The major alternative to Lijphart’s consociationalism originates with Horowitz (1985) and was labeled centripetalism in Reilly (2001). This approach attempts to eliminate dividing identities within the population of a society by promoting greater integration through a majoritarian electoral system. On the other hand, centripetalism limits the number of political parties and produces a horizontal division such that one group in a society maintains clear dominance over all of the others (Horowitz 1985). Ultimately, however, Lijphart’s theory of consociationalism and Horowitz’s theory labeled centripetalism both focus on electoral systems and both seek to produce stable democracy in divided societies through joint governance.
In the context of conflict management, however, the power sharing literature encompasses institutions that endow former antagonists with political power but also includes institutions pertaining to economic, military, or territorial power. Although much of the literature provides extensive coverage of political power sharing, new debates are arising as to whether this is the most effective method of conflict resolution or peace maintenance. In fact, some advocates of power sharing as a method of maintaining peace durability have argued that political power sharing pacts make no significant difference and only agreements with military and territorial power sharing provisions help to consolidate peace (Jarstad & Nilsson 2008). On the other hand, some scholars have come to the opposite conclusion (Mattes & Savun 2009; Derrouen, Lea, & Wallensteen 2009).
There is a great deal of disagreement among scholars of conflict management concerning the function of power sharing. For example, Roeder & Rothchild (2005) hold that while power-sharing may be an effective tool for initiating a transition from ongoing conflict to peace, it hampers the process of consolidating a durable peace in post conflict societies. On the other hand, many scholars examining power sharing find it to be a very useful tool for maintaining peace durability and preventing war recurrence in post conflict societies (Hartzell 2009; Hartzell & Hoddie 2003, 2007; Jarstad & Nilsson 2008). Gates & Strom (2007) find that power-sharing may be an effective method of preventing conflict from occurring to start with, and criticizes scholars such as Hartzell & Hoddie (2007) for not having taken this into consideration.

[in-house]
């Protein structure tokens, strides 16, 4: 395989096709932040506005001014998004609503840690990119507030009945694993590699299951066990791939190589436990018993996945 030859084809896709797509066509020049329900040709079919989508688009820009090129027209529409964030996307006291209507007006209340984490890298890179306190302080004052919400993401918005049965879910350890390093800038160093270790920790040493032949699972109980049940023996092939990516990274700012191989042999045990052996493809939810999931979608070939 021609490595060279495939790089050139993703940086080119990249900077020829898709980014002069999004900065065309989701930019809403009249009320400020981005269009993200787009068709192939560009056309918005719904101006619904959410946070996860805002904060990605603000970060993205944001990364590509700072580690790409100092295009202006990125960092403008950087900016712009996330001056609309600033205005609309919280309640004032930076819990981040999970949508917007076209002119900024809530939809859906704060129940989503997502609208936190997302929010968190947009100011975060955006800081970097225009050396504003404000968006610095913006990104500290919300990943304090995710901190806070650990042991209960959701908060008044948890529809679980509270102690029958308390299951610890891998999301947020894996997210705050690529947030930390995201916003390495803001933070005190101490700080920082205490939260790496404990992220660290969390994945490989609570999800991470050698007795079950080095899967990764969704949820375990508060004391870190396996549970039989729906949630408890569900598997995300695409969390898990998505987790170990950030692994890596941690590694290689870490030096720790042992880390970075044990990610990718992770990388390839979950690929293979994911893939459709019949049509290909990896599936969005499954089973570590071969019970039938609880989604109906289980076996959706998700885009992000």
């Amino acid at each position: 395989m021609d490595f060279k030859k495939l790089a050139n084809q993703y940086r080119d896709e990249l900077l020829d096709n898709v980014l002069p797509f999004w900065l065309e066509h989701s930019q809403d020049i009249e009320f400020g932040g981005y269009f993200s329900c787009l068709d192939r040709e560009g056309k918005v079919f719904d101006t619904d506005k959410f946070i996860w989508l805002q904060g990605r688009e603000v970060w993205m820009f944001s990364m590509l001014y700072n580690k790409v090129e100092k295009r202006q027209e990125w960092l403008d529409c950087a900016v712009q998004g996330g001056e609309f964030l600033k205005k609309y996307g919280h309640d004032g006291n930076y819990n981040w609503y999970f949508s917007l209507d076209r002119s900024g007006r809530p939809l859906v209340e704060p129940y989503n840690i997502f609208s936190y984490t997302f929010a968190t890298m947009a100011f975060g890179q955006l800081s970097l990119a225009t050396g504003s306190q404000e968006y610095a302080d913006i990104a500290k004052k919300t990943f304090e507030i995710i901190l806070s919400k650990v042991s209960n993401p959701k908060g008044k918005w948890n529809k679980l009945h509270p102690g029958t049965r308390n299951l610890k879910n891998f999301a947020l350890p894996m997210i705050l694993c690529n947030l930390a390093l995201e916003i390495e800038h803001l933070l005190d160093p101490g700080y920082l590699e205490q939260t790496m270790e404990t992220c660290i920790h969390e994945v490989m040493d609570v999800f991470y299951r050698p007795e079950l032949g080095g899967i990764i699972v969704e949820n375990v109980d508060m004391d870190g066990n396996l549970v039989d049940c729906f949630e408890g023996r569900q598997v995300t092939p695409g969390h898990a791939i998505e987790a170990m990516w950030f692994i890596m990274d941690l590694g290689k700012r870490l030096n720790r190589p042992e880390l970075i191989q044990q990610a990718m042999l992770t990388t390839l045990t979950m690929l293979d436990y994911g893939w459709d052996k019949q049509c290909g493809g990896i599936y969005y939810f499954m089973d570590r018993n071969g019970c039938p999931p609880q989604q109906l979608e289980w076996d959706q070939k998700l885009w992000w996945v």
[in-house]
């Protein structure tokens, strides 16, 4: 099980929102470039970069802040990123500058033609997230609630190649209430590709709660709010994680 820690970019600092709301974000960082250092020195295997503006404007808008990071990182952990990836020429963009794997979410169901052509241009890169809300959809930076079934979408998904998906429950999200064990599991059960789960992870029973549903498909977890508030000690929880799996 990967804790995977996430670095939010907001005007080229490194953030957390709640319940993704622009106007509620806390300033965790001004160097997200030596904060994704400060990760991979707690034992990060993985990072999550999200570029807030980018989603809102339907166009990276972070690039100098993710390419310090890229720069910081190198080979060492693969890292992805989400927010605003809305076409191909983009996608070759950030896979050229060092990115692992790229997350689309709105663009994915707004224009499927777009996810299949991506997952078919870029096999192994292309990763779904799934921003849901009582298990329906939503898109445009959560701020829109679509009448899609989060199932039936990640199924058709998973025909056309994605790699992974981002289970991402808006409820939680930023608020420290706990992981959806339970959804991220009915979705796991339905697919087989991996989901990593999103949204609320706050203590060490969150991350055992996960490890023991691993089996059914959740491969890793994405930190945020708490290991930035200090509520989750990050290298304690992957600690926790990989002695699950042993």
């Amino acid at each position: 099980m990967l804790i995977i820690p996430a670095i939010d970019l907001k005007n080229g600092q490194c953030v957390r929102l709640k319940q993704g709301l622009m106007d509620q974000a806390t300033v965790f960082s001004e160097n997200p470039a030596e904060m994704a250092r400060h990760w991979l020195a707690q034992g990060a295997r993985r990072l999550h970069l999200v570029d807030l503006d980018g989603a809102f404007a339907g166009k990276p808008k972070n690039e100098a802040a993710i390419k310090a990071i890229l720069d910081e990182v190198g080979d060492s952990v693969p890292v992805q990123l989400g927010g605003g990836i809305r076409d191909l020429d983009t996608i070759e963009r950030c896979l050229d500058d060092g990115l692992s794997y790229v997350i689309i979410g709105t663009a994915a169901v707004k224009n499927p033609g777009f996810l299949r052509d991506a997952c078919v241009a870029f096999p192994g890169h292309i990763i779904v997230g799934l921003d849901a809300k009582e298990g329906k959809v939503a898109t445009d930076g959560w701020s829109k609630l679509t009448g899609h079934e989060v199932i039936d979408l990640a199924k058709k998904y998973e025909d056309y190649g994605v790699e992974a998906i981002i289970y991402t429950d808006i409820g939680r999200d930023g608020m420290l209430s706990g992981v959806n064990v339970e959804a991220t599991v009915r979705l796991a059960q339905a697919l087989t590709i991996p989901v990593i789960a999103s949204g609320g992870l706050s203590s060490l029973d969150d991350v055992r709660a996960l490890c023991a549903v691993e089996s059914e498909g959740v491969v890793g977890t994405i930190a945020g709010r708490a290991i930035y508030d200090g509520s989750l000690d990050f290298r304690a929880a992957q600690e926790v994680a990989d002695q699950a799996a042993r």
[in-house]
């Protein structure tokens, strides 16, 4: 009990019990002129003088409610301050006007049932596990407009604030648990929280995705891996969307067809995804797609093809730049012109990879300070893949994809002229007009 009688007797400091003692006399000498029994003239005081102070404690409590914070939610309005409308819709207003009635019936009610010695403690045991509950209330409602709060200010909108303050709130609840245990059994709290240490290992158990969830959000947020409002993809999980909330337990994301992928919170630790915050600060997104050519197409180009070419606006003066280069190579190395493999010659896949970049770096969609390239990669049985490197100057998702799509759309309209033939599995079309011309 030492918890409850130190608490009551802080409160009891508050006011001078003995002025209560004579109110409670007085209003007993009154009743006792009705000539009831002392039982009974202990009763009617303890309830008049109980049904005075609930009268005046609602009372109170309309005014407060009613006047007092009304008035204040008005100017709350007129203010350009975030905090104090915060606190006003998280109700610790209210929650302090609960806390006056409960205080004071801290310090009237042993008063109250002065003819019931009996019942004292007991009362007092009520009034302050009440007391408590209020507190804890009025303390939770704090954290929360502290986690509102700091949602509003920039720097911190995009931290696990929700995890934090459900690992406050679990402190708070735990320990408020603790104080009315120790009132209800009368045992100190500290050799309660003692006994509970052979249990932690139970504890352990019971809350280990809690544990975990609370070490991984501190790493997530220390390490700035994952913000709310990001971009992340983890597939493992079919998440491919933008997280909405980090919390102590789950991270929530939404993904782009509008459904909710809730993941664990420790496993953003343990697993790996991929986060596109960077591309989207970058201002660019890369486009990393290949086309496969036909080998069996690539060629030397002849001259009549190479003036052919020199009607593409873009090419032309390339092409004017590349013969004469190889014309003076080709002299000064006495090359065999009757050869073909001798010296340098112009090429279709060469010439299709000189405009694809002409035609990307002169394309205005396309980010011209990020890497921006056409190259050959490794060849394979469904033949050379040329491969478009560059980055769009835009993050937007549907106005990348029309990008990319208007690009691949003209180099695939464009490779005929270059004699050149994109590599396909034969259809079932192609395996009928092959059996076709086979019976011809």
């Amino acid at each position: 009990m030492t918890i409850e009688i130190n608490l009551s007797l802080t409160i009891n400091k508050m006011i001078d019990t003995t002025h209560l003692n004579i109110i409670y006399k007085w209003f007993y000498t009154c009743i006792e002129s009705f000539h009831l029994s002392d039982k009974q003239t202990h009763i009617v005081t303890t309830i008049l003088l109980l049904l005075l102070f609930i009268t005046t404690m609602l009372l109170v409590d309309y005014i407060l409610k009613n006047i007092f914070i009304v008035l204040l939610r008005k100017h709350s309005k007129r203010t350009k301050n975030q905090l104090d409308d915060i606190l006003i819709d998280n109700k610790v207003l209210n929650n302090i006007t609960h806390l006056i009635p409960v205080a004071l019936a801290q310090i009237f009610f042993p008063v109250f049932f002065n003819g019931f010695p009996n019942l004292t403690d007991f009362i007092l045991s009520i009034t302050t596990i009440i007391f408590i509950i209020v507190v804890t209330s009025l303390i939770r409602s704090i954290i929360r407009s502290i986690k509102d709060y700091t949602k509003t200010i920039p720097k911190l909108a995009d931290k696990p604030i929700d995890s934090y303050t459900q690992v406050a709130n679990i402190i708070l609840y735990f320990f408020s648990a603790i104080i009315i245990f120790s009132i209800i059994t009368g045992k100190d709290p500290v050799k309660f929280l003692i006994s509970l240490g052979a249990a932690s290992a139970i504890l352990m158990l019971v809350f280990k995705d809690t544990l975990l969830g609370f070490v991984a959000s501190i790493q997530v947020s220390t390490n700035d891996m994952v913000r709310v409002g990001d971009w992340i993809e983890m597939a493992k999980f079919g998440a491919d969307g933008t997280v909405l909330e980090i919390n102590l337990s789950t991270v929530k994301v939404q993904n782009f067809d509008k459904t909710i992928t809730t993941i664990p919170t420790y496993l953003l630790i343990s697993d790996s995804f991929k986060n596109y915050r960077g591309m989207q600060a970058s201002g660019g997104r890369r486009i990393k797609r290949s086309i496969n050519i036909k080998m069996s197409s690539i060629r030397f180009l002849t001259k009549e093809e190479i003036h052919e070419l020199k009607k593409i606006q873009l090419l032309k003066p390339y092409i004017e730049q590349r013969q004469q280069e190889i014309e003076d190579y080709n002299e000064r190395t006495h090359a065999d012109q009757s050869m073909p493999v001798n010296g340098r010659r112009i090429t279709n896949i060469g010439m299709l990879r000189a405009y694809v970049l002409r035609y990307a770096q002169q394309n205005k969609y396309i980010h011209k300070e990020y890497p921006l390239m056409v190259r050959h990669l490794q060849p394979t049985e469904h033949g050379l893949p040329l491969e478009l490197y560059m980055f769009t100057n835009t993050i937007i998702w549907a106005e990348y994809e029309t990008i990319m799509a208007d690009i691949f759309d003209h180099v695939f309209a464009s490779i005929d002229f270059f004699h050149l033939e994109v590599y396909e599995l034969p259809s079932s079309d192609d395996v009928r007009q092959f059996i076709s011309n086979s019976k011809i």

In summation, scholars of conflict management disagree on whether or not power sharing is effective for (A) preventing conflict, (B) resolving conflict, and/or (C) consolidating peace stability. They generally agree, however, that power sharing institutions encompass not only political power sharing but also military, economic, and territorial power sharing.
Other Methods of Conflict Management
In addition to power sharing, two other methods of conflict management have recently warranted an increasing degree of scholarly attention. In the following segment we will discuss the former alternative to power sharing—partition. Following this, we dedicate a section to the latter alternative to power sharing–power dividing.
Partition and Conflict Management